The 36 Rules of Social Media.

Via David McConaghay
on Jan 16, 2013
get elephant's newsletter

Screen shot 2013-01-15 at 10.48.57 AM

In the Fall of 2004, I was a freshman in college and TheFacebook had just expanded to include a handful of East coast institutions, including mine.

At first, I was incredulous. Dismissive at best. I couldn’t believe people were actually wasting their time filling out profiles and poking each other.

When I finally caved in and signed up in October, I was sure I’d done a valiant job of holding out for a full eight weeks. As it turns out, I was still one of the first few thousand participants in the global experiment that is social, or “new” media.

These days, as a business-person concerned with sales and marketing, I have a rich and complex relationship with social media. As such, I found this crowd-sourced collection of social media Rules to be full of wisdom, not to mention amazing typography.

rules of social media

This poster via FastCompany contains advice that applies far beyond the world of YouFace. Here are the snippets I find most applicable to my own practice.

#5. As monetization attempts go up, consumer experience goes down.

This is one of the greatest conundrums of marketing. You create fun content or sponsor a great event so that people will associate your brand with their own good feelings. Except, those good feelings dissipate the more you push your brand into the mix. But if you don’t present your brand when you get the chance, then your investment is squandered.

The key is to give people something they didn’t know they already wanted. Then they will be inspired to seek the source of this unexpected joy, at which point you should be ready to hand them an awesome sticker which happens to have your website in small print. The lesson as always: less is more.

#6. Don’t try to be clever. Be clever.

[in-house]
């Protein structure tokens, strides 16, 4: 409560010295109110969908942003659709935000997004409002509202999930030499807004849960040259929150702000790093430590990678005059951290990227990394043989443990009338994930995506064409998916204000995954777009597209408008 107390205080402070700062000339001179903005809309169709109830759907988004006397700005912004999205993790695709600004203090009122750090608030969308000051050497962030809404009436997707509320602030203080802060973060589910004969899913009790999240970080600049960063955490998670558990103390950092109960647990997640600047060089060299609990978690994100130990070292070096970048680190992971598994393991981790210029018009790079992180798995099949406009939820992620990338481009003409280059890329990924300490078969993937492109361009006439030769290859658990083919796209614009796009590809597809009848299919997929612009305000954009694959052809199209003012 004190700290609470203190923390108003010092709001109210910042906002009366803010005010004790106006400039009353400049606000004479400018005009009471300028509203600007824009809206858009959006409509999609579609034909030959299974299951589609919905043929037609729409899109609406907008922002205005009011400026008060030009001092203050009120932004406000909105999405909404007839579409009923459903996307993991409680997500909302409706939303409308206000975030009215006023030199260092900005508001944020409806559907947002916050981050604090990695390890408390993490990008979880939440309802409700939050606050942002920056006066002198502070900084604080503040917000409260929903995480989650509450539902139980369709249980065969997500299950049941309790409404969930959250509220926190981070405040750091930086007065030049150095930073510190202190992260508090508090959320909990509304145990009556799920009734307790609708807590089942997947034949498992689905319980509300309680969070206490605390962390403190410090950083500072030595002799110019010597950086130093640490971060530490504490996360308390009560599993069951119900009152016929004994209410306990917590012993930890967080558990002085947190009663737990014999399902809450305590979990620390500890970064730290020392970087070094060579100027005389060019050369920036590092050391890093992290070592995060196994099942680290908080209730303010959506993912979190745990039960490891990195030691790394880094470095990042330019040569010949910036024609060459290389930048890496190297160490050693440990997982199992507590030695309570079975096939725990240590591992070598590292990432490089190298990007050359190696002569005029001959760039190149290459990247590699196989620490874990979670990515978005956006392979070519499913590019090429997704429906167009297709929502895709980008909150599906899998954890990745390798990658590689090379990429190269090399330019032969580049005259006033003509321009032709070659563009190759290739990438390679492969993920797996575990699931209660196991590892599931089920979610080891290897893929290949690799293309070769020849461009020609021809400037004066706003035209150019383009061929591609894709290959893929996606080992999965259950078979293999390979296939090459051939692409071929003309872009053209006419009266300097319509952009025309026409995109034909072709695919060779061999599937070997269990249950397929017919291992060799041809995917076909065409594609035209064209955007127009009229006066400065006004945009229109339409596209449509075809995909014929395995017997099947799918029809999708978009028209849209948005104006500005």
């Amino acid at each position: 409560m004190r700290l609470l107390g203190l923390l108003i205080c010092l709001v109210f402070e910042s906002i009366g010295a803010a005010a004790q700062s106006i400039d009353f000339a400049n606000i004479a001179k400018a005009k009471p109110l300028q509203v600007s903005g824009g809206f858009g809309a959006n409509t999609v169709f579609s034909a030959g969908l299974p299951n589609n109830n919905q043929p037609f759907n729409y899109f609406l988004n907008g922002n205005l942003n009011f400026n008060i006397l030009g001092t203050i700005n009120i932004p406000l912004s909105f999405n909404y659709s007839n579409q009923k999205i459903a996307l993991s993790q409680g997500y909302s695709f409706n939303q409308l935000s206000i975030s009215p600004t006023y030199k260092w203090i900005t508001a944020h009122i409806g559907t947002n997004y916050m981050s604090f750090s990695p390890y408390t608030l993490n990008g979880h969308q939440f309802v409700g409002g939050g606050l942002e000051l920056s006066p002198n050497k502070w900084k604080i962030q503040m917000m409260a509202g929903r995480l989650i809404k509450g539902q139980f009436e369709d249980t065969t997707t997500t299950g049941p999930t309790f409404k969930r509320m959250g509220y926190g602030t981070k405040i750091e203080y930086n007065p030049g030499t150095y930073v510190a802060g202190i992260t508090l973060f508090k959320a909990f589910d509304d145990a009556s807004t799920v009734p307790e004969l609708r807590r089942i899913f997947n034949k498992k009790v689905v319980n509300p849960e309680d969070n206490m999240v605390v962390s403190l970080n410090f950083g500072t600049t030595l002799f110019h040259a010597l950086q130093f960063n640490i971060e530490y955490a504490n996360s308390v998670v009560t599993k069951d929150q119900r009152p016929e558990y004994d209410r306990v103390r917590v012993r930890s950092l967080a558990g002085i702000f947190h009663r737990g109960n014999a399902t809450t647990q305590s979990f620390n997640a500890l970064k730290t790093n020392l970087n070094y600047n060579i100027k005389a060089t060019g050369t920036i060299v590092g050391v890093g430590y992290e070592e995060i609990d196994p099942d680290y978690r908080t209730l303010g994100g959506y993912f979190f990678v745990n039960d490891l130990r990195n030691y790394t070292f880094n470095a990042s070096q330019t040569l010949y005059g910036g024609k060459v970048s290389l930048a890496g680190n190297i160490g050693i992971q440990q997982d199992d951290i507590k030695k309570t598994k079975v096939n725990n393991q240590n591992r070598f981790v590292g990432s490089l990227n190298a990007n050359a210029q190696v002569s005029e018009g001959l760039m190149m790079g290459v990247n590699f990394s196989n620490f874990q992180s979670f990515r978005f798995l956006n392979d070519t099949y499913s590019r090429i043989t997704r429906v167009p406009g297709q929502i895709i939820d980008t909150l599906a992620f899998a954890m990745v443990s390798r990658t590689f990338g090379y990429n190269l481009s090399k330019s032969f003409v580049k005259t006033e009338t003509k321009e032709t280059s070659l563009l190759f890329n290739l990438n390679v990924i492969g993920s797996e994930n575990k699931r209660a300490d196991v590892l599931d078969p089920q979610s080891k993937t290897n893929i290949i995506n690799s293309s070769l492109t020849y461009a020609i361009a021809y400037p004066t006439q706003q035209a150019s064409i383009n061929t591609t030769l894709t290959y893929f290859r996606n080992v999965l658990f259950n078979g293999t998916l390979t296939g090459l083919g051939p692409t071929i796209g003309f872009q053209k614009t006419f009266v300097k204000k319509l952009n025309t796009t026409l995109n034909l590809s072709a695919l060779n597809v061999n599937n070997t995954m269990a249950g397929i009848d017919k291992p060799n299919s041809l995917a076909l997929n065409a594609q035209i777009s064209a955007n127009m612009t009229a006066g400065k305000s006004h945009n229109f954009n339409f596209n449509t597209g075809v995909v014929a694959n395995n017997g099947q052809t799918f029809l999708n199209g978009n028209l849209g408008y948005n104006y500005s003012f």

Obviously, this is easier said than done. But when I think about it, I only ever fall on my face when I am attempting to be clever. I get the best results when I am simply myself. Be honest and articulate, and you won’t go too far wrong.

#8. Always write back

This is one of those rules that apply everywhere all the time. My Uncle once gave me the sage advice to “act on every email immediately,” not to read and save for later. This has served me well, and the principle holds true for social media work as well. Unless it’s spam, no comment, inquiry or customer should ever be left hanging. At the very least, say “Thanks!” Worst-case scenario is that you get the last word, and everyone knows it’s smart to want that.

#9 Have an ROI. Have and ROI. Have an ROI

If there’s no ROI, what’s the point? Return on investment is not necessarily always monetary, but your efforts need to generate some tangible benefit to be justified. Rule #12 (“Not everything will work, and that’s fine”) is relevant, but if you’re struggling consistently, don’t keep banging your head against the wall. Seek assistance and find a new approach.

#13. Embrace negative content about your brand

It shows great confidence and depth of character to address smack-talking directly, so long as you keep calm and polite. This is an opportunity to offer an explanation (different than an excuse), attempt to remedy the situation or else refute the essential validity of the attack. Our fearless editor-in-chief here at elephant is a master at channeling negative content into positive brand development. Here is another example of a well-executed error-embrace:

via Mashable
via Mashable

When negativity is projected in your direction, it is an occasion to reflect sincerely on the potential merits of what is being said and resolve to make an adjustment, or else to accept that not everyone can always agree and practice letting go of the need to please. Indeed, your brand should piss someone off.

#14. Everyone’s an influencer